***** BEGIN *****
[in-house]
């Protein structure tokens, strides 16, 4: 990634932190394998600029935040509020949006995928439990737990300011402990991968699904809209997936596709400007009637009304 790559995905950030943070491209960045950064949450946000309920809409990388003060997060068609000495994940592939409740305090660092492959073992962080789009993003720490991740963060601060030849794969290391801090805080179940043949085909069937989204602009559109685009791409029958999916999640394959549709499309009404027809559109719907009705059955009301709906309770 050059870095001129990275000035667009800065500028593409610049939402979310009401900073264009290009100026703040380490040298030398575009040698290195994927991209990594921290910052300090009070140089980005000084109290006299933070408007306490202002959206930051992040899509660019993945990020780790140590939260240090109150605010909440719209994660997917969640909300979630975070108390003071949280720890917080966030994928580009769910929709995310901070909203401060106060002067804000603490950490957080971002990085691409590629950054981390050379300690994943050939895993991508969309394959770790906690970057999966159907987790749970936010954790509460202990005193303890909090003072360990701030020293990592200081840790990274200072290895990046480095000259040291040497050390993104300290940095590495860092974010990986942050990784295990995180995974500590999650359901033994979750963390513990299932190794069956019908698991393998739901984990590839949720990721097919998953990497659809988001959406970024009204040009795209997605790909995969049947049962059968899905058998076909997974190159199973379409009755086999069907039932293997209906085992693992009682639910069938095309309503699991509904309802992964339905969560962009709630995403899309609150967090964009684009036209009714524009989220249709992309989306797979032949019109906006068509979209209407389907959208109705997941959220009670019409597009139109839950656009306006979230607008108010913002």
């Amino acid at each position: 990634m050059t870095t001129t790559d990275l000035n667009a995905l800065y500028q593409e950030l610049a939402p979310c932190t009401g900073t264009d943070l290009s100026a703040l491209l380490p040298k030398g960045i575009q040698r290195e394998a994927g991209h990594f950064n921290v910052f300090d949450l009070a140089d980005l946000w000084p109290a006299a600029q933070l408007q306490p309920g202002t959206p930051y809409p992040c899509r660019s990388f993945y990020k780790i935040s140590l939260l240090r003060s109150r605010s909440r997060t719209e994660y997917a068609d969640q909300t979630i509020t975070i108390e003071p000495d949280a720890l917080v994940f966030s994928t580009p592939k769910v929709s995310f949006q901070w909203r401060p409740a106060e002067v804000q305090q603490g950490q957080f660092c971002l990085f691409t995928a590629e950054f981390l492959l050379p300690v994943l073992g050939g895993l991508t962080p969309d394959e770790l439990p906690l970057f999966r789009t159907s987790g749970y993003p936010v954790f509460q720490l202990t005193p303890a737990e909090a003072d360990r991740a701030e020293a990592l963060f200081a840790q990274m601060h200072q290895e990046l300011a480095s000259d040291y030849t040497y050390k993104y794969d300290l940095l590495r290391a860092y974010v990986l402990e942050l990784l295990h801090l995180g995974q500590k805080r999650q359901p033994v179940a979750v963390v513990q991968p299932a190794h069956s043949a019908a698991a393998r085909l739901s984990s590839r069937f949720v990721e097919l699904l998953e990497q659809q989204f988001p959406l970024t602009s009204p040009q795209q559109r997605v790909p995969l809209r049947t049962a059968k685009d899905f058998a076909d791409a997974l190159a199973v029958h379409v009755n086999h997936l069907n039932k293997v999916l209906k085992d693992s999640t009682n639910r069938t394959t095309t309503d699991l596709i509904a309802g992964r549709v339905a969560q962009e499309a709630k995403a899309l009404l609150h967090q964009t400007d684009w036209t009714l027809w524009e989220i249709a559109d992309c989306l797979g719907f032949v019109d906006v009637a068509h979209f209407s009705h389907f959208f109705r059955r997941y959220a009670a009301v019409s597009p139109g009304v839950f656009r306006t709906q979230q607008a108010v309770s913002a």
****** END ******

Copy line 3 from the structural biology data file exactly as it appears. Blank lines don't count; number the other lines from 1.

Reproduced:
């Amino acid at each position: 990634m050059t870095t001129t790559d990275l000035n667009a995905l800065y500028q593409e950030l610049a939402p979310c932190t009401g900073t264009d943070l290009s100026a703040l491209l380490p040298k030398g960045i575009q040698r290195e394998a994927g991209h990594f950064n921290v910052f300090d949450l009070a140089d980005l946000w000084p109290a006299a600029q933070l408007q306490p309920g202002t959206p930051y809409p992040c899509r660019s990388f993945y990020k780790i935040s140590l939260l240090r003060s109150r605010s909440r997060t719209e994660y997917a068609d969640q909300t979630i509020t975070i108390e003071p000495d949280a720890l917080v994940f966030s994928t580009p592939k769910v929709s995310f949006q901070w909203r401060p409740a106060e002067v804000q305090q603490g950490q957080f660092c971002l990085f691409t995928a590629e950054f981390l492959l050379p300690v994943l073992g050939g895993l991508t962080p969309d394959e770790l439990p906690l970057f999966r789009t159907s987790g749970y993003p936010v954790f509460q720490l202990t005193p303890a737990e909090a003072d360990r991740a701030e020293a990592l963060f200081a840790q990274m601060h200072q290895e990046l300011a480095s000259d040291y030849t040497y050390k993104y794969d300290l940095l590495r290391a860092y974010v990986l402990e942050l990784l295990h801090l995180g995974q500590k805080r999650q359901p033994v179940a979750v963390v513990q991968p299932a190794h069956s043949a019908a698991a393998r085909l739901s984990s590839r069937f949720v990721e097919l699904l998953e990497q659809q989204f988001p959406l970024t602009s009204p040009q795209q559109r997605v790909p995969l809209r049947t049962a059968k685009d899905f058998a076909d791409a997974l190159a199973v029958h379409v009755n086999h997936l069907n039932k293997v999916l209906k085992d693992s999640t009682n639910r069938t394959t095309t309503d699991l596709i509904a309802g992964r549709v339905a969560q962009e499309a709630k995403a899309l009404l609150h967090q964009t400007d684009w036209t009714l027809w524009e989220i249709a559109d992309c989306l797979g719907f032949v019109d906006v009637a068509h979209f209407s009705h389907f959208f109705r059955r997941y959220a009670a009301v019409s597009p139109g009304v839950f656009r306006t709906q979230q607008a108010v309770s913002a």